By Richard Winters
My Rating: 2 out of 10
4-Word Review: Evil house menaces family.
Marian and Ben (Karen Black, Oliver Reed) are a couple who takeover for the summer as caretakers for an old gothic-like mansion. They bring along their son Davey (Lee Montgomery) and Aunt Elizabeth (Bette Davis). Soon there are strange occurrences as well as a transformation of their personalities, which makes them believe that the place is haunted.
The attempt at going back to an old-fashioned type of horror movie doesn’t work. Dan Curtis’s direction is too restrained and most likely will be a turn-off to even those that like these types of films. The pace is slow and the film takes way too much time telling a story that in the end adds up to nothing. The scares are non-existent and I didn’t even find it to be the slightest bit creepy. The only impressive scene involves a body flying out of an upstairs window and crashing head first into the windshield of a car, but that doesn’t occur until the very end. There is also a potentially interesting subplot involving Ben’s reoccurring nightmares about a traumatic childhood experience with a chauffeur, but it is never fully explained what this is about, which ultimately makes this more frustrating instead.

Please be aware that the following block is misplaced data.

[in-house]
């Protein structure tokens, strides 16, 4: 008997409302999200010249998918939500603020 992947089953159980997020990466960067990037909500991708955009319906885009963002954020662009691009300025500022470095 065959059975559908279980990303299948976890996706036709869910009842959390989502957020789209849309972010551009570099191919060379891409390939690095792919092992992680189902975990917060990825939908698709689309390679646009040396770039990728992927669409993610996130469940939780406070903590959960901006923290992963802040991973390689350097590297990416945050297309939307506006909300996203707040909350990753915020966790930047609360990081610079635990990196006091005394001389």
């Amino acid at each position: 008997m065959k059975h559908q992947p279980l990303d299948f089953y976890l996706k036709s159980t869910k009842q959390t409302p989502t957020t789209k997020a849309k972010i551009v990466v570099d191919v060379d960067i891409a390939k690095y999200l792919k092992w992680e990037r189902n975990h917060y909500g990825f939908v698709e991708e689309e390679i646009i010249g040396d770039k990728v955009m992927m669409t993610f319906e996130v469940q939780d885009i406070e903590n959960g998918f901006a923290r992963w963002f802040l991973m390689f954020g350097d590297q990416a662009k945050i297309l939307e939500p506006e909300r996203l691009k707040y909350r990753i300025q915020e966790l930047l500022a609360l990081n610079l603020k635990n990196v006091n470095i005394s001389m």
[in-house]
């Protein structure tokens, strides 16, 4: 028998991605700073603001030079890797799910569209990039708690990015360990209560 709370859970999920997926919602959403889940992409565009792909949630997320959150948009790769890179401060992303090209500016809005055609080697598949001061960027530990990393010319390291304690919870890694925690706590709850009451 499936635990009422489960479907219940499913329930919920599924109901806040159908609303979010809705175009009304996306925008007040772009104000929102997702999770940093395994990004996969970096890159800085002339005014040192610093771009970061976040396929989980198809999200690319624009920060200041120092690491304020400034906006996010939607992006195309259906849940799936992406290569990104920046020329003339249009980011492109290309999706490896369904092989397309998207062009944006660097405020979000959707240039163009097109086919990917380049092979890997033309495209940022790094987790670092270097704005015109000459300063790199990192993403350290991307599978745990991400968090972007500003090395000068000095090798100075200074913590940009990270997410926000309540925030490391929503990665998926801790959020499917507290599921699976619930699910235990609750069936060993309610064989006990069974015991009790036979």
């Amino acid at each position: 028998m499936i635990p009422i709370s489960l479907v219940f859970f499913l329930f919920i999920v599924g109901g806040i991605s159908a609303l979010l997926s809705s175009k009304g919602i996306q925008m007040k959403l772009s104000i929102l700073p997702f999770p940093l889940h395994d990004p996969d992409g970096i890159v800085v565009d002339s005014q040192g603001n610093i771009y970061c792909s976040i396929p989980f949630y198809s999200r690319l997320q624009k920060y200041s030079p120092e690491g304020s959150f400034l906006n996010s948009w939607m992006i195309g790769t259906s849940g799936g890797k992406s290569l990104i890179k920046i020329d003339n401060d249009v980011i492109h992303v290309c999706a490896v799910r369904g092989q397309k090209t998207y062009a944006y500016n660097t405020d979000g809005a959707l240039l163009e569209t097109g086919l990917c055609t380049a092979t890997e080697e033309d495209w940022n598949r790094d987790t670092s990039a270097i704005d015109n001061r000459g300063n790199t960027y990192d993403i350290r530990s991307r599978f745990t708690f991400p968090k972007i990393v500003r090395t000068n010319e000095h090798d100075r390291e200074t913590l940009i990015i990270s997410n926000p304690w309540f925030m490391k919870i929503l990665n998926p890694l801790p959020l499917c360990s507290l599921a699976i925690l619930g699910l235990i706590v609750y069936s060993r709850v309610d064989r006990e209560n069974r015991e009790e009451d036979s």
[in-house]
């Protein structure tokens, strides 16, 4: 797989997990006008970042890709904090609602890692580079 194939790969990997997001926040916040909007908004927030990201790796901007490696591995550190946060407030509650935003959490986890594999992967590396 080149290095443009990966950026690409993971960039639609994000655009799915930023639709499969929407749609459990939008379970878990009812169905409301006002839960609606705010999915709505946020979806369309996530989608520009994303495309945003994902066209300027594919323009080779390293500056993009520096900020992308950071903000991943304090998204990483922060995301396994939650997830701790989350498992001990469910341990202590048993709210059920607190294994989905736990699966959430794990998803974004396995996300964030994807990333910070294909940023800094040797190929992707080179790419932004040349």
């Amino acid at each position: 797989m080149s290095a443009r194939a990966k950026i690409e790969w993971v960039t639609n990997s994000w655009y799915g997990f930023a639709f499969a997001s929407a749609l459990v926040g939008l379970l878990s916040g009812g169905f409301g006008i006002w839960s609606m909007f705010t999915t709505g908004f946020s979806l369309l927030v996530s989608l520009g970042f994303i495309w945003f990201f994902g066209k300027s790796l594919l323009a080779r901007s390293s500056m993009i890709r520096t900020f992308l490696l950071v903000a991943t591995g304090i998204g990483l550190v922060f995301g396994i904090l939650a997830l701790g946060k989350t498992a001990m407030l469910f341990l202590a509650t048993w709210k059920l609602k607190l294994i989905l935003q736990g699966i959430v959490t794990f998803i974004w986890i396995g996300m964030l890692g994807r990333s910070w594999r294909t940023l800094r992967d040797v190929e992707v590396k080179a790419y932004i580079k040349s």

The soft lighting approach is another mistake as it makes the whole thing look like a shampoo commercial and adds nothing to the atmosphere. There is also the backyard pool that was clearly shot at another location from the summer house one that they reside.
Probably the only fun element of this otherwise blah film is the eclectic cast. Burgess Meredith, who shows up at the beginning, should’ve won an award for campy performance of the decade. Black plays another one of her flaky characters with her usual flaky style and Montgomery is good as the no-nonsense kid. Reed is outstanding as he ends up showing the widest array of emotions.
However, it is Davis whose latter day presence gives the film its broadest appeal. She spent a career playing strong-willed women with electrifying performances and yet here her character is downright ordinary. The change of pace is interesting especially the scene where she gets shouted down by Black. She also has a pretty good deathbed sequence and there is even a moment where Reed pats her on her rear. Depending on one’s point-of-view you will either find this to be amazing, amusing, or really gross.
On the whole though I found this to be a pretty hopeless excuse for a horror film with the most horrifying thing about it being having to sit through it.
My Rating: 2 out of 10
Released: October 18, 1976
Runtime: 1Hour 56Minutes
Director: Dan Curtis
Studio: United Artists
Available: VHS, DVD